Writing a book during a pandemic is tricky when you can’t visit libraries or archives, so it helps when you have decades of research at your fingertips. I spoke to Dr Shane Ewen who has written a lot about fire to find out his most recent book, Before Grenfell.
Shane is an academic at Leeds Beckett University where he specialises in urban history. His new book is an exploration of fire, safety and deregulation in the 20th Century.
I was curious. What could a historian contribute to a discussion about fire safety? I read the book and arranged to talk to him about it on a grey morning in August. He starts off by telling me, “The book is about the contemporary crisis we face in fire safety, but it explores it through the past and how we got there. It’s not about the fire, it’s about how it was possible.”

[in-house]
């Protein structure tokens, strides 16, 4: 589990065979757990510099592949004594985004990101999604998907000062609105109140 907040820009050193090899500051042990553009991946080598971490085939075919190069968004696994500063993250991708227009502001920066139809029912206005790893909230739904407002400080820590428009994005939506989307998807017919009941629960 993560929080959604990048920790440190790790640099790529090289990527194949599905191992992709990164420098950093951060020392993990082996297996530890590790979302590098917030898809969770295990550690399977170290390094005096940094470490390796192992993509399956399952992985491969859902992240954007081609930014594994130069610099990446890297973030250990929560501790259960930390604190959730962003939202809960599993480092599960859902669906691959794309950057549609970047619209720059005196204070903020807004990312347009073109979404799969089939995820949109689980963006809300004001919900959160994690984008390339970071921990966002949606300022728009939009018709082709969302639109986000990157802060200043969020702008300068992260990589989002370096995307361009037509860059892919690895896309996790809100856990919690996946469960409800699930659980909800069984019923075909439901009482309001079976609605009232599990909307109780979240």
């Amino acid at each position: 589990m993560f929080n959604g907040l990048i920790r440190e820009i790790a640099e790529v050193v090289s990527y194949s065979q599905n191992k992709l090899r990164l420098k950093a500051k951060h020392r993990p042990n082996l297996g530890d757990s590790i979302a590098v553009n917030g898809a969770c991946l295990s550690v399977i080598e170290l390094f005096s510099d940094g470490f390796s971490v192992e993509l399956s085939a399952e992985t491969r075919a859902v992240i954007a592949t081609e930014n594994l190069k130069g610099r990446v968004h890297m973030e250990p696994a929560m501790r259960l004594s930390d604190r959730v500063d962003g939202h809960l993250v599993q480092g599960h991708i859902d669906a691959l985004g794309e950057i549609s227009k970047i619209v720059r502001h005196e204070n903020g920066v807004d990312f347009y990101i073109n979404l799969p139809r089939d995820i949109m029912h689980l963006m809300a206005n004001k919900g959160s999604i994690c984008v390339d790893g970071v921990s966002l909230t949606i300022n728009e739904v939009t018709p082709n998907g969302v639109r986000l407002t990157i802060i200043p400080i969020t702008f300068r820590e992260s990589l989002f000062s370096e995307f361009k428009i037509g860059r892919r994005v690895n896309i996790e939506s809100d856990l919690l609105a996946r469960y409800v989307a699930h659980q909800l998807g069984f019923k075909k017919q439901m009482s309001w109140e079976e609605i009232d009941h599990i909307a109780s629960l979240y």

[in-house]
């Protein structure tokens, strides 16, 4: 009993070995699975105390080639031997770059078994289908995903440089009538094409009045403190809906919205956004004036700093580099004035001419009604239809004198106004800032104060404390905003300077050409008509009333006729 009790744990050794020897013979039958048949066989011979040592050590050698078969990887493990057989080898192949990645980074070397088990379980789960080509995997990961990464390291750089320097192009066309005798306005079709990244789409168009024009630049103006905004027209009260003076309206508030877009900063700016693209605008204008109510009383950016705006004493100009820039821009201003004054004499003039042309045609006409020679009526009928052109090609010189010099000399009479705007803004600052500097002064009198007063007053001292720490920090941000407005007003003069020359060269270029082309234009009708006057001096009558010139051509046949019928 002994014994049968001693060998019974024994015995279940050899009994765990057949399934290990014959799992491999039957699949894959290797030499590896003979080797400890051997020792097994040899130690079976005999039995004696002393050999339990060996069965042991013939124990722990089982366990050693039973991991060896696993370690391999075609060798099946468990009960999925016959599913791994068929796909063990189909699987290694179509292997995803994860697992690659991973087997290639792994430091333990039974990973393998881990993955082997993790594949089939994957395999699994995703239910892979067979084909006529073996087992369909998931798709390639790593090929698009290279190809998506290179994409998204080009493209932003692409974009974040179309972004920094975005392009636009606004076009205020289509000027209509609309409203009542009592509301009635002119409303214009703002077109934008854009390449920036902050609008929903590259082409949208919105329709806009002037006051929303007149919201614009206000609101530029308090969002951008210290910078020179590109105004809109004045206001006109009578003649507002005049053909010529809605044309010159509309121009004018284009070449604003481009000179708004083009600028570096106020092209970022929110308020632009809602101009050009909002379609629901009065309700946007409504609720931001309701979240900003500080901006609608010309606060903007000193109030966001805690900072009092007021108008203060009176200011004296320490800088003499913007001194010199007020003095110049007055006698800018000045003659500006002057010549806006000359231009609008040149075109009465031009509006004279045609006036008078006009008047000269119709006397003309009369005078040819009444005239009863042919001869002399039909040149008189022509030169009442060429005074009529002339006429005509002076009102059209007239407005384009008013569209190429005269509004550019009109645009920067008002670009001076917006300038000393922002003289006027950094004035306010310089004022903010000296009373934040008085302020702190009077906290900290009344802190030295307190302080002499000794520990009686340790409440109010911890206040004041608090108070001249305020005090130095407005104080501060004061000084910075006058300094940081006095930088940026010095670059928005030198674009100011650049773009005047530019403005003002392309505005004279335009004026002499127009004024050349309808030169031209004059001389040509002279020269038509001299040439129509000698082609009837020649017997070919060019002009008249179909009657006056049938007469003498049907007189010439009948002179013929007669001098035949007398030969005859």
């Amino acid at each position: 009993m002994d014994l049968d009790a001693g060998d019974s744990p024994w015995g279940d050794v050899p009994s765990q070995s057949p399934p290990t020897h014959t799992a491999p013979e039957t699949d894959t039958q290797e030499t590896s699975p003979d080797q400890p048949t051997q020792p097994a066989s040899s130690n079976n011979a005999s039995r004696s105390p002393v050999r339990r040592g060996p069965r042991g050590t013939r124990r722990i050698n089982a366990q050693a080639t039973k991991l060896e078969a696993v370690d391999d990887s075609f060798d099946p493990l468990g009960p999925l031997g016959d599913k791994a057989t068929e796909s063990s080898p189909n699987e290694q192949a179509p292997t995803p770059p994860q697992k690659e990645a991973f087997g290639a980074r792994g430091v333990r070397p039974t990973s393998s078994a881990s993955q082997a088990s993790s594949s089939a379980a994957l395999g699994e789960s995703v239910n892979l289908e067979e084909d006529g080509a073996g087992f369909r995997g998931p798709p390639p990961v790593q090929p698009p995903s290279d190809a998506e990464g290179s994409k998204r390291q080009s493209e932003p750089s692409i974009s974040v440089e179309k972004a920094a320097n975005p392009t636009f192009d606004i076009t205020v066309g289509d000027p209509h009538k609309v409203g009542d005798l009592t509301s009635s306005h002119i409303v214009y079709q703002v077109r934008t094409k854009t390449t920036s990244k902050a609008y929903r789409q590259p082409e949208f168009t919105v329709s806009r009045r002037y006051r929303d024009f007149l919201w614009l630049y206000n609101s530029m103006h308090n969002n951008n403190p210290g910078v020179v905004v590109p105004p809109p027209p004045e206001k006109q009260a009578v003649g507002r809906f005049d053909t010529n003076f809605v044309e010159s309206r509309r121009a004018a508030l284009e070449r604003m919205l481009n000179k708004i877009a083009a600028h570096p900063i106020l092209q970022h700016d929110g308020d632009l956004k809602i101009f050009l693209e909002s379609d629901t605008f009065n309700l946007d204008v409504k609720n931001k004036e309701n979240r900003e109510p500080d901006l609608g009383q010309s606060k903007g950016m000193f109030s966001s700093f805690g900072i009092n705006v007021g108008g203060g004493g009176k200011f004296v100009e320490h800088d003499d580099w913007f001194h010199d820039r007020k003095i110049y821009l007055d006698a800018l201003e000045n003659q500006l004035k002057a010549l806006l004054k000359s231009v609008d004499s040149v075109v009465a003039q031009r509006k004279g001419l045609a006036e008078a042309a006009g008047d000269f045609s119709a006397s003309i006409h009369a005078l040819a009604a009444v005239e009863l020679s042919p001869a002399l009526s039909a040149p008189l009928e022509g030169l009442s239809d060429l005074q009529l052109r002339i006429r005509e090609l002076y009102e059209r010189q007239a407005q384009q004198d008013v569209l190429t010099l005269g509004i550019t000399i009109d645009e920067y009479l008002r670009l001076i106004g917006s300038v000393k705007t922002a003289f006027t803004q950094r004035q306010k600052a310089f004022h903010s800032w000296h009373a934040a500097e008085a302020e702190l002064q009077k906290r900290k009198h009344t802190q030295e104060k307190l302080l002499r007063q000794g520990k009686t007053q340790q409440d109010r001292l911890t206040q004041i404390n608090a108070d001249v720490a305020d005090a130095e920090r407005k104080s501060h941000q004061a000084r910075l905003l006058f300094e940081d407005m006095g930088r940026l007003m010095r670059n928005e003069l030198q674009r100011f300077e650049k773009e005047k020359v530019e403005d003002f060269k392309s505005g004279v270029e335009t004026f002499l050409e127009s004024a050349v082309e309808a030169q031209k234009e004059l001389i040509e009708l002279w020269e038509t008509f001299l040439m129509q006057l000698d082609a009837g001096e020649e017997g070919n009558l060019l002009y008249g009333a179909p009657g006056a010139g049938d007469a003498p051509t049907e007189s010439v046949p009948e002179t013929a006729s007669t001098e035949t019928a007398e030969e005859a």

The fire of course is the one at Grenfell Tower where on 14 June 2017, 72 people needlessly lost their lives. He says that books about the fire including those by Pete Apps and former Grenfell resident Gill Kernick are an important addition to our understanding of the fire, but they don’t explore the longer-term history and that’s where he comes in.
“I’m a historian that believes you should study the past to better understand the present.” He goes further by adding with firm conviction, “I have a civic responsibility towards the present by exploring how we got there.”
He says that the role of the historian is to sift through reams of evidence, dealing with multiple perspectives, including from those with lived experience. “Historians are very good at dealing with evidence and coming up with a balanced assessment,” he adds.